Is Your Lawn Broken? Here's How to Repair It

Kate McIntyre

Lawns surrounding old houses often have the same repair and maintenance issues as the houses themselves. If previous owners did not tend the dry rot in the floor joists or repair cracks in the plaster, chances are good that they were not vigilant about preventing soil compaction or reseeding bare areas, either. As you work to improve, update, and restore your house, don't forget to turn your attention to the lawn as well.

Soil Compaction Hurts Lawns

One of the most common problems in older lawns is soil compaction, especially in areas of the country where the soil tends to be clay-heavy. Compacted soil makes it hard for your lawn's roots to grow deep in the soil, making the lawn more susceptible to drying out during times of drought. Also, water often cannot permeate compacted soils, making it even harder for lawns' roots to get the moisture they need.

To loosen up compacted soil, you either rent an aerator or hire a lawn service to use one on your lawn. Aerating over an established lawn will not damage it. Make sure that the aerator removes plugs of soil rather than just punching holes in it. The plugs of soil on the surface of your lawn might look unseemly for a few days, but they will soon be incorporated back into the lawn.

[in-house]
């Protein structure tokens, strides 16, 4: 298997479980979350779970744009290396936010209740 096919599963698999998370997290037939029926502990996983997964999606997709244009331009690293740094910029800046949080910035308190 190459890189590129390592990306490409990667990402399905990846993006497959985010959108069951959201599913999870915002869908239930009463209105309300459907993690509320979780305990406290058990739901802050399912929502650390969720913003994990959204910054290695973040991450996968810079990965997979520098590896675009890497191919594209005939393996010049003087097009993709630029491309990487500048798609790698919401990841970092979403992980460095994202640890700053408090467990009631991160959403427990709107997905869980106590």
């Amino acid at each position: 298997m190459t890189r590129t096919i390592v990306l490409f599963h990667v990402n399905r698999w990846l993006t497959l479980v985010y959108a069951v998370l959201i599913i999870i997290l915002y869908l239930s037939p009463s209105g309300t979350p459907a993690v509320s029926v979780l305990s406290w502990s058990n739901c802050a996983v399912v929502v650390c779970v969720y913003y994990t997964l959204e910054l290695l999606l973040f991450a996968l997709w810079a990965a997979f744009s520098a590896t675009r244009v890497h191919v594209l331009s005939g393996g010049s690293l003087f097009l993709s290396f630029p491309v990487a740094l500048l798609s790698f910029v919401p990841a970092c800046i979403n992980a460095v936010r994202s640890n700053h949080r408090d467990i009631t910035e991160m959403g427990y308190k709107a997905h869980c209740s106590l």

Reseeding Your Lawn the Right Way


Once your soil is aerated, you are ready to start transforming your patchy plot of grass into a healthy green lawn. Consider using a slit-seeder in the lawn's sparse places. Slit-seeders cut small holes in the soil and drop lawn seed into them. They are especially effective for establishing lawns from seed because grass seed must have good contact with the soil in order to germinate. Alternatively, you can rough up the soil a bit using a gardening fork before sowing your seeds.

Once the seeds have been planted, water your new grass frequently to ensure that the soil stays moist. It might seem counterintuitive, but lawns with plantings of new grass should still be mowed. Though mowing can cause some damage to fragile new grass, it is the best option. If you do not mow, the established grass will grow tall, choking out sunlight that the new grass needs. In fact, many lawn care experts recommend that you mow your lawn shorter than usual while the new grass gets established. All this hard work will be worth it in the end. With a little patience and dedication, you will soon have a lawn that will be the envy of the neighborhood.

About the Author
Kate McIntyre is a writer in Portland, Oregon. She holds a B.A. from Harvard University and an M.F.A. in fiction writing from Oregon State University.



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